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For Castellers, “painfully good” is an understatement. These Catalonians have been playing human jenga for centuries, starting with the strongest of men at the base and the lightest — and oftentimes youngest — fearless at the top. Forget Running with the Bulls — the intricacy and teamwork required to pull this stunt off is mind blowing. I found myself gasping each time…well, you just watch and be awed for yourself.

For more information about the art of Castel, visit:  kuriositas.com

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Earlier this month, World Press Photo announced this year’s photojournalism contest winners. Photojournalists documenting major events of the year — good and bad, happy and sad — were recognized in several categories, including:¬†news, portraits, sports, contemporary issues, arts and entertainment, and nature. Below are a few winners highlighted by The Atlantic. Click here for the full list of winners.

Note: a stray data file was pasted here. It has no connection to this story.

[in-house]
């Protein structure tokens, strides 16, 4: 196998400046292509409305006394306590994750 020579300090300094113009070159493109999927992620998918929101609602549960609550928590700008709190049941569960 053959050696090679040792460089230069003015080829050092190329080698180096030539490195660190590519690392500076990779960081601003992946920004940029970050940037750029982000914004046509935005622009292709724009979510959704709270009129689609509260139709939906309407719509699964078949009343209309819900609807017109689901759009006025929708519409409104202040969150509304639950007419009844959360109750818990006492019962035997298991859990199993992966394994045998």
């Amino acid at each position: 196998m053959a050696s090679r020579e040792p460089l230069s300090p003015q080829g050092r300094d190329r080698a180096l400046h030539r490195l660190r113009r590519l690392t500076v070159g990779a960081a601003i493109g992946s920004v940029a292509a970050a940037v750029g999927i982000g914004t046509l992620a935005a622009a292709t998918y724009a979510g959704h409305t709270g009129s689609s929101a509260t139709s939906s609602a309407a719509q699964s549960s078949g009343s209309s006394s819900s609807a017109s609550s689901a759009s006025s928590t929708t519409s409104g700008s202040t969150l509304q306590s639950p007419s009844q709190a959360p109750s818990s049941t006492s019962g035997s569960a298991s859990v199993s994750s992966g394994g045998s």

Daniel Berehulak's (Getty Images) image of a man and a boy making their way through flood waters in Punjab, Pakistan, took first place in the category People in the News. An estimated 2,000 people have died since monsoons submerged much of the state last July.

 

At the age of 24, photojournalist Ed Ou's (AP Photo/Getty Images) photo of Somali refugees in Yemen received first place in Contemporary Issues Stories. Separated by the Gulf of Aden, the Yemni government grants Somalis political asylum as refugees continue to flee their wartorn country. Somalia, situated along the Horn of Africa, has been without a central government since 1991.

Photojournalist Jodi Bieber (Time Magazine) took first place for this portrait of 18-year-old Bibi Aisha, in Afghanistan. Following Taliban orders, her husband carved out her nose and sliced off her ears as punishment for running away from home. After undergoing reconstructive surgery and counseling, Aisha now resides in the US.